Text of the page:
Dune to be rushed to the cinema?
We've been hearing about the possibility of a new Dune film for some time, but so far the only two adaptations of the epic Frank Herbert novel have been the three part mini-series from John Harrison and the feature film from David Lynch, the much argued about film.
However with the Herbert estate and ABC, the two companies who own the rights to Dune, are getting impatient and look set not to renew Paramount's option on the property, and that means if a film hasn't moved into production by next spring, Dune will be going to another studio for another long development process no doubt.
It's a difficult situation because the development of films can take a long time, especially films that will undoubtedly command a big budget. Studios have to be more careful to ensure that the film gets made the right way, i.e. to attract the most revenue so they can recoup their investment and then make a worthwhile profit.
However that said, you have to wonder how the ABC mini-series of Dune got made so quickly in comparison and was so widely liked. The concern over the film version isn't just the budget, it's the previous Dune film which has largely been considered a failure and, in parts, is ridiculed.
Except none of the books are considered such a failure, even novels written by Frank Herbert's sons hit the best-sellers lists and as I said already the mini-series was a success. Is it really just down to a studio scared of the budget and the only film outing some twenty six years ago?
I don't think so. I think it's down to individuals who don't want to take such a chance on directing a film that might well become a huge albatross around their neck, and certainly won't be easy to get made. The mini-series was a success because it lent almost five hours of screen time to the story, a single film will have to cut that down by half, that's a big cut and a lot of responsibility to make it work and see it accepted as a success.
So far we've seen Peter Berg wrote a script with Josh Zetumer that he was going to direct, but then decided to direct a film about the board game Battleship instead, now that's a shocking decision and a very telling one if you ask me, especially since they worked on the script for some time.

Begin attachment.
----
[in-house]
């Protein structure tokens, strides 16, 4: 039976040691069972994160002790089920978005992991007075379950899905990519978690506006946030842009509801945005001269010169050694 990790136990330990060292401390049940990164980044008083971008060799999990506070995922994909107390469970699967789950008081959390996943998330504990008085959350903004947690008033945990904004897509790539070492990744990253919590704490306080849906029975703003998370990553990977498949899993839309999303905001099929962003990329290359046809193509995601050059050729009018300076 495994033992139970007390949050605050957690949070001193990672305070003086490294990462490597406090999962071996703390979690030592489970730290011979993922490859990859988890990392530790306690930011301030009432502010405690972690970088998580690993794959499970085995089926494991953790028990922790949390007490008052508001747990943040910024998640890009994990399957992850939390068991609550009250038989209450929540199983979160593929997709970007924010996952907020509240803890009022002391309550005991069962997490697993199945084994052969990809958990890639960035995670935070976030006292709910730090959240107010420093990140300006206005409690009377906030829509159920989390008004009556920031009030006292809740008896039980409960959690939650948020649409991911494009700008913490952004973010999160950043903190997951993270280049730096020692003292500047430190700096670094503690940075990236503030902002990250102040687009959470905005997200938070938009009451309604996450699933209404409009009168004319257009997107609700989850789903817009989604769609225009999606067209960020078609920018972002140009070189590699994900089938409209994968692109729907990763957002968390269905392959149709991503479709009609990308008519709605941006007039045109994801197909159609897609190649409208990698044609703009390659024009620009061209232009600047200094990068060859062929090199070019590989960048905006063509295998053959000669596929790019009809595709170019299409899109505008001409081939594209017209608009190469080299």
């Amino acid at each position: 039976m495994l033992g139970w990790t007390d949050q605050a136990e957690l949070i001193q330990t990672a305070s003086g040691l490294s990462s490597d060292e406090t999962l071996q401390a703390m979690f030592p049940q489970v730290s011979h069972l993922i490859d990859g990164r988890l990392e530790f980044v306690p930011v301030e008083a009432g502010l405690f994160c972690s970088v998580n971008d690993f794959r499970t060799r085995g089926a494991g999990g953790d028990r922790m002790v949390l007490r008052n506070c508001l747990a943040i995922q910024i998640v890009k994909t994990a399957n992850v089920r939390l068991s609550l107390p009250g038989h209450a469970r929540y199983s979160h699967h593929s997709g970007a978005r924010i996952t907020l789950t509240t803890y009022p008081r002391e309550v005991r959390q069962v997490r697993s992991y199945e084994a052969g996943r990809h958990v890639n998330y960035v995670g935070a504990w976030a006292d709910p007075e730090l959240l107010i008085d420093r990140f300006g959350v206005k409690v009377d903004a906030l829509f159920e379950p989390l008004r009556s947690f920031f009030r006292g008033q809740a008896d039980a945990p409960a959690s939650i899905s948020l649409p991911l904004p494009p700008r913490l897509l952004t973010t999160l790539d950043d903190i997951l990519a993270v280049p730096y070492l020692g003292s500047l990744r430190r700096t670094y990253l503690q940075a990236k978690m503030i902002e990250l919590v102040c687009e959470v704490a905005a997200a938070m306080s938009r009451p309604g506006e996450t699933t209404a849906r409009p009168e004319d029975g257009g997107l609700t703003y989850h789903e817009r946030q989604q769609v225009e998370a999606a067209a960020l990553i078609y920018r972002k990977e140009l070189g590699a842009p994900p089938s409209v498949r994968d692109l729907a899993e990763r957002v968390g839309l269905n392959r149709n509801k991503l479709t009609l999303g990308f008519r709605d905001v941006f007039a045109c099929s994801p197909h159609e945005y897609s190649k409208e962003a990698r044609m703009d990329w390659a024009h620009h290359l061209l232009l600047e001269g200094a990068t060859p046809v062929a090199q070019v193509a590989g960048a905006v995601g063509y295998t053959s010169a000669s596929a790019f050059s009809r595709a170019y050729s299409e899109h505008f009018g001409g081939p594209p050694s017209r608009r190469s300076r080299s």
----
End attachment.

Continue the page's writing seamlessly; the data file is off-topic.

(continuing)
Then Chase Palmer rewrote the script with Pierre Morel, the director of Taken (Filmstalker review), who has since left the project according to the story in Deadline Hollywood Daily. Perhaps his turn to help develop the script made him realise how epic the task ahead was.
Now there's a void, and the story tells us that the Herbert estate and the studio have to agree on the director, no mean feat itself, and they have until next spring at which point the rights holders will move on, apparently they don't want to extend the option and wait seven years for a film. From the sounds of it they want the project made into a film quickly, and yet I just can't see how that will work.
There's a huge problem here and no one seems to be right. The studio obviously are taking too long to get the film made, perhaps they're not injecting enough into the budget, maybe they don't have the foresight or conviction, maybe the rights holders can't agree with them about the way forward. Whatever it is they are taking too long to get it made.
Yet the rights holders aren't doing their project any favours. Forcing the creative process because they want to see something tangible is going to end up with a half hearted film which does a fraction of the business that a properly made film could.
Will they force this forward and see it made all too hastily either at Paramount or elsewhere next year?